Short Film of the Day: Stuxnet: Anatomy of a Computer Virus

Why Watch? Because we should challenge how we define a film.

Most of the shorts featured in this column are either easy to spot as stories or completely experimental. Even when a documentary short is in the spotlight, it tells a clear tale of people doing things. This short, is none of those things.

Stuxnet: Anatomy of a Computer Virus is an informational film made entirely of voice over narration and motion graphics. It’s distilled knowledge about a new weapon that might be threatening a governmental computer near you, but it raises the same questions that all documentaries do. How accurate is it? How well can we trust the information? Isn’t it delivered in a sleek and shiny enough way that we buy it wholesale?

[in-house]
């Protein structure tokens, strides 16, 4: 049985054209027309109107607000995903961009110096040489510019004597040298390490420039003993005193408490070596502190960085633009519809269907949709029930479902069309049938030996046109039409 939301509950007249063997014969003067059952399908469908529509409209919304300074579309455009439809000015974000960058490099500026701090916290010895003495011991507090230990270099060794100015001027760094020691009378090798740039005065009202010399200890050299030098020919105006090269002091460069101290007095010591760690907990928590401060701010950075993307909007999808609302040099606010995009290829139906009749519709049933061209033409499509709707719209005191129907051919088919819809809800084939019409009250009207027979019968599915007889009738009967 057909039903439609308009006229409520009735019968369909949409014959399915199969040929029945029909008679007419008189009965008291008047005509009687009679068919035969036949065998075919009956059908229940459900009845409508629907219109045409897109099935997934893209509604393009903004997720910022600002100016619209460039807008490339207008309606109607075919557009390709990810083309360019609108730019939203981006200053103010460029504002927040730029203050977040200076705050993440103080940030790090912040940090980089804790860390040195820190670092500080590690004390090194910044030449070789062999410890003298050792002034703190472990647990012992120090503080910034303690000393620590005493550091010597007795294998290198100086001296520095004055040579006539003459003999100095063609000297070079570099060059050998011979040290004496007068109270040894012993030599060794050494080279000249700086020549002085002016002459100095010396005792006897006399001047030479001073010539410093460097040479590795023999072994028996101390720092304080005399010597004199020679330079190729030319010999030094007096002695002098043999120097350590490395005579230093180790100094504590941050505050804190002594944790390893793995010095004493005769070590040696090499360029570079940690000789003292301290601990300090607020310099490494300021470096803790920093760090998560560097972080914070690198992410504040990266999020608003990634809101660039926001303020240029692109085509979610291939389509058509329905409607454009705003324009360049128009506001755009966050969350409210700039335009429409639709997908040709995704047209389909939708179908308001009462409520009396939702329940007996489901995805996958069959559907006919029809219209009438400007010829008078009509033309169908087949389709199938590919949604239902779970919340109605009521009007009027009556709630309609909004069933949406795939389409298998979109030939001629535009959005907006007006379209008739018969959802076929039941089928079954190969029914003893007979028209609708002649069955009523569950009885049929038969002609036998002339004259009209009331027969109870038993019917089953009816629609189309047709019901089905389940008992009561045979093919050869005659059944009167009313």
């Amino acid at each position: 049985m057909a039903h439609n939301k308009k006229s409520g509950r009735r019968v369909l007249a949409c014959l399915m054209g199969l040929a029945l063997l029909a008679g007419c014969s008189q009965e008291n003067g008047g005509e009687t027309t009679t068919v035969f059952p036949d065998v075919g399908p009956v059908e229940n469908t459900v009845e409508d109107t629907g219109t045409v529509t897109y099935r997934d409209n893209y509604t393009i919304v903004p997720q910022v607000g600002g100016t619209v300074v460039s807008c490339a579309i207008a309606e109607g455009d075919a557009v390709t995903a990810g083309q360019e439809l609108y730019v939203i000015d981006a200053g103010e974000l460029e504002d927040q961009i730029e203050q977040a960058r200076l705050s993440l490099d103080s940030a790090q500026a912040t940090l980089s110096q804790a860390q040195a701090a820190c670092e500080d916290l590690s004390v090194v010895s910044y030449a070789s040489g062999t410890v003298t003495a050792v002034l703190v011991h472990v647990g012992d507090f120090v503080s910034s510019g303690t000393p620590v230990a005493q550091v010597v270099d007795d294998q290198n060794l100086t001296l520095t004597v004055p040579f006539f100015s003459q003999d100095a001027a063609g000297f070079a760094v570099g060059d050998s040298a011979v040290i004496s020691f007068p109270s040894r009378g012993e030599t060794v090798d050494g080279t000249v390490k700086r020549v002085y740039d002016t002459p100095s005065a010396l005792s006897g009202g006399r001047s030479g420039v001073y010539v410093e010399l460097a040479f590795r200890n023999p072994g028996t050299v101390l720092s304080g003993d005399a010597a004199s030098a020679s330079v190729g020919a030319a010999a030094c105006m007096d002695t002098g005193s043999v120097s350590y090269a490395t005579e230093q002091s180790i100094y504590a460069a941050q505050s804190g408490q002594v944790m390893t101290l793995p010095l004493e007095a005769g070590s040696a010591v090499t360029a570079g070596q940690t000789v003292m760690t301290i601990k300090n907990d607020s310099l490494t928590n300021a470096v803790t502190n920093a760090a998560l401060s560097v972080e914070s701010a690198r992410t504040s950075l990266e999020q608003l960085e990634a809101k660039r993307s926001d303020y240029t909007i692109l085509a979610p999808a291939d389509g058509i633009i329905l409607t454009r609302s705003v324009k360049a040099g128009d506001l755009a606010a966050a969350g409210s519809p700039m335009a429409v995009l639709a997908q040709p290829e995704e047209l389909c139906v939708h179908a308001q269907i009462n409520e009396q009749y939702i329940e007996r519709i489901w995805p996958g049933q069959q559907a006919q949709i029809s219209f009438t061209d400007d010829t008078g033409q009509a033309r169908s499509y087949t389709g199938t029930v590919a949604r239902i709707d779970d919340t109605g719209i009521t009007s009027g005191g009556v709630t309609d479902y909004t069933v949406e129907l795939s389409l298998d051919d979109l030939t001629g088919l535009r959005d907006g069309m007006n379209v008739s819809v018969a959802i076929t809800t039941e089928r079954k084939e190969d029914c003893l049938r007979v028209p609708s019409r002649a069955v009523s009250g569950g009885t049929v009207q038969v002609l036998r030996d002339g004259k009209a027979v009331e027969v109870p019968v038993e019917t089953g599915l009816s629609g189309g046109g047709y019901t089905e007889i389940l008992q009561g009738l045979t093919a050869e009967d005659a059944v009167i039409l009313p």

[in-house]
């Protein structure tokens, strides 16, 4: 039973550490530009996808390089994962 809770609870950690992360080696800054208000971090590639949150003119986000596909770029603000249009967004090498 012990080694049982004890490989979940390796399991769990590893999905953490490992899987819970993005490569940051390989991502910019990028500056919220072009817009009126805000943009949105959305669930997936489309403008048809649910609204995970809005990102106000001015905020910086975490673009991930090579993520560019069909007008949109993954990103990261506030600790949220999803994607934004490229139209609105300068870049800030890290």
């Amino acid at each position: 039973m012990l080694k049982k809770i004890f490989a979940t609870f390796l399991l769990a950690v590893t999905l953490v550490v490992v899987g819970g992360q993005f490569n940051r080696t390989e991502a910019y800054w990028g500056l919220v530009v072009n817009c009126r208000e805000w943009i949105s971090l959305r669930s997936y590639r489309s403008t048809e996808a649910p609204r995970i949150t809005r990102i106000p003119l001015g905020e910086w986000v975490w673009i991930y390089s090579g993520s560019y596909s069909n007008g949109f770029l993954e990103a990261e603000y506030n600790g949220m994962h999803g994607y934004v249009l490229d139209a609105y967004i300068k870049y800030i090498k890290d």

It’s beautiful, compelling, and it does tell a story, but it’s nothing like most short films.

What does it cost? Just 10 minutes of your time.

Check out Stuxnet: Anatomy of a Computer Virus for yourself:


Trust us. You have time for more short films.

A veteran of writing about movies for nearly a decade, Scott Beggs has been the Managing Editor of Film School Rejects since 2009. Despite speculation, he is not actually Walter Mathau's grandson. See? He can't even spell his name right.

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